Dave Gettleman called Odell Beckham Jr. directly on Tuesday night to tell him he had traded him to the Cleveland Browns.
Beckham, 26, knew a year ago that Gettleman was talking to teams about trading him off the Giants. So it’s not like the GM’s phone call was unexpected.
In fact, in recent days, Beckham had wondered amid all the rumors of his departure whether he’d wake up one day on a different team.
But Beckham still was stunned Tuesday, according to sources close to him, that it actually had happened.
He is no longer a Giant. OBJ no longer will wear blue. He will be immortalized in his Giant uniform, reaching back for that iconic one-handed catch as a rookie in 2014.
But he is now part of the Dawg Pound. He is now a Brown.
And truth be told, this is best for Beckham.
He escapes a Giant franchise drowning in its misplaced loyalty to Eli Manning, with eight wins in its last 33 games. And he joins a rising tide in Cleveland led by Baker Mayfield, OBJ’s best friend Jarvis Landry, mentor and wide receivers coach Adam Henry, and an excellent GM in John Dorsey.
It is the culmination of trade talks that began when Gettleman listened to overtures from the L.A. Rams last spring, which were first reported by the Daily News and kicked off a flurry of interest in OBJ from various suitors including the Niners and Patriots.
The conversations never truly subsided, even after Gettleman re-signed Beckham to a five-year, $90 million contract last August. And ultimately, Gettleman paid Beckham $21.5 million in for 12 games in 2018 ($20 million signing bonus, $1.459 million in base salary) to then trade him.
And now by dealing Beckham, Gettleman assumes a $16 million dead cap hit on the Giants’ books for 2019. This on top of failing to rebuild the offensive line sufficiently for his first season with a 5-11 record.
Rough goings for the GM, indeed.
The idea that this was going to take two first-round picks was simply the Giants negotiating.
Their original asking price last spring with the Rams was a first-round pick plus a second- or third-round pick. And generally that’s what they got on Tuesday, plus a player.
The Browns sent their No. 17 overall pick, a third-round pick (No. 95 overall) and third-year free safety Jabrill Peppers (of East Orange, N.J.) to the Giants.
The inclusion of Peppers was a big deal to the Giants, I’m told. As the trade was coming together, a message was conveyed on the Giants’ demands: “They want the safety,” a source said.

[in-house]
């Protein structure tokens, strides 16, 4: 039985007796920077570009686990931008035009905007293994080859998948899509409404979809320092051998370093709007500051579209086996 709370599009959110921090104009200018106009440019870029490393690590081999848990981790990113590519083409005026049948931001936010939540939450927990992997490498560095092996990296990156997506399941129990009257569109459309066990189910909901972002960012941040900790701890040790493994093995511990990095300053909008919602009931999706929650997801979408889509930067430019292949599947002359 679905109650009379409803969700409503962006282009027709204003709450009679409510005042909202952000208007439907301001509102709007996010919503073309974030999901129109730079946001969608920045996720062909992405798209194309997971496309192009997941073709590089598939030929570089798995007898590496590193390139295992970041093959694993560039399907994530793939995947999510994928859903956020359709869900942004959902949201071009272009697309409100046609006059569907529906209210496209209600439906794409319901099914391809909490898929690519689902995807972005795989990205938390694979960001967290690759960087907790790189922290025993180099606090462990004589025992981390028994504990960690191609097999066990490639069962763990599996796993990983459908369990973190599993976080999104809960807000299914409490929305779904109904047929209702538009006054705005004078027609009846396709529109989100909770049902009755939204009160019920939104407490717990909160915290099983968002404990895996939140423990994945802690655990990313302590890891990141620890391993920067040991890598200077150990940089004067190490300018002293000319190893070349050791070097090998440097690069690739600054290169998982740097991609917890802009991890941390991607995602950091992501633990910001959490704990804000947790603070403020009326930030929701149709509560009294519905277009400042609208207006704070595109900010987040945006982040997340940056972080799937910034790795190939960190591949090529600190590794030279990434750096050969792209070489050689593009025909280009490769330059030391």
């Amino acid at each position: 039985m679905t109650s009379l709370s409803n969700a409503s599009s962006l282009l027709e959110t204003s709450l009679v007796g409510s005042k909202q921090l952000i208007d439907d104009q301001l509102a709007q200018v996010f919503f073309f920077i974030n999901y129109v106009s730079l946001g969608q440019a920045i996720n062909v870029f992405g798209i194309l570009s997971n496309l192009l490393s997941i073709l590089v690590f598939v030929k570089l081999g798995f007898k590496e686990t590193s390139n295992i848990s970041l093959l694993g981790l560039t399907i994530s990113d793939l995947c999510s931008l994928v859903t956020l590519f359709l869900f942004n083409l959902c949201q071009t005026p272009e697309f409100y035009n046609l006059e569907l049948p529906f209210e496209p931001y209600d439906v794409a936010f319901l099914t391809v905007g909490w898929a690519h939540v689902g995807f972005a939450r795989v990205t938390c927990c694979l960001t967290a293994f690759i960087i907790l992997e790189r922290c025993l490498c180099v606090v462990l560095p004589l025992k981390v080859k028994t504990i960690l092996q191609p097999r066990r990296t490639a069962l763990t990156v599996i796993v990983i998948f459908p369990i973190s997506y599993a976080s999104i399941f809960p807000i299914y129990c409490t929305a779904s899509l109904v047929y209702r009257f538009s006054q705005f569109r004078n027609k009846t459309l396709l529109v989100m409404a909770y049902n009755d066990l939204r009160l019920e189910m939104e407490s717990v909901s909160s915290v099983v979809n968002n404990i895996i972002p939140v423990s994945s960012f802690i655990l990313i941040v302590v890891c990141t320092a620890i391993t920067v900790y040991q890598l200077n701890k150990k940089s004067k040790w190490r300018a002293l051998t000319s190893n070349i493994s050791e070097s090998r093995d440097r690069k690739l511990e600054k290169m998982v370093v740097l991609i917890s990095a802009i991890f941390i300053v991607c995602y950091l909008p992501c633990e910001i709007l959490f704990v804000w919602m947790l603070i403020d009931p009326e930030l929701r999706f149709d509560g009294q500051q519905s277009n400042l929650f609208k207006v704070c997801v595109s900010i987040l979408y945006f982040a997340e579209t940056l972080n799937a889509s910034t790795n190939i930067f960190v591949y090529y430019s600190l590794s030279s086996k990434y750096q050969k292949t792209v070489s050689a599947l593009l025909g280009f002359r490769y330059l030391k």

The Giants have two first-round picks in April’s draft now, too. So they have the capital to potentially get both a franchise quarterback and a premier pass rusher using the Nos. 6 and 17 overall picks.
On the other hand, the pressure is on Gettleman to pick great players there, as well, since he just traded one off his roster.
“Gettleman had better do well with those picks,” one NFL executive told the News. “It’s hard to replace that level of talent.”
To that end, what can’t get lost in the Giants’ hype of Saquon Barkley and the Manning lovefest, is how truly great a player Gettleman just traded.
What’s going to get lost in the Giants’ hype of Saquon Barkley and the Manning lovefest, however, is how truly great a player that Gettleman just traded off the Giants for good.
Beckham shattered Giants and NFL records left and right, amassing 91, 96 and 101 catches in his first three seasons, plus a ridiculous 35 touchdown catches in his first 43 NFL games.
Ironically, where it all started to fall apart was in the preseason in Aug. 2017 in Cleveland. Browns safety Briean Boddy-Calhoun undercut Beckham on an ugly hit after Manning overthrew a hospital ball to OBJ. And Beckham limped off the field in agony.
He said he was OK. And he tried to play through, but then he broke his ankle after catching a slant from Manning in Week 5 against the Chargers. OBJ missed the rest of the season. Manning’s poor play led to Ben McAdoo asking him to play just the first half in Oakland. Manning refused to play at all. Geno Smith started. Everybody got fired.
And then Beckham grinded, and worked, and pushed himself to rehab and start fresh with Gettleman and Shurmur and to help the organization win. Until he realized he’d come all the way back to play with a QB and a team that still wasn’t ready to win.
Throughout, Beckham’s behavior often did not jibe with what the organization expected of him: from his 2015 street fight on the field with Josh Norman that Tom Coughlin declined to break up; to the infamous Boat Trip; to last spring’s scandalous video from his vacation to France.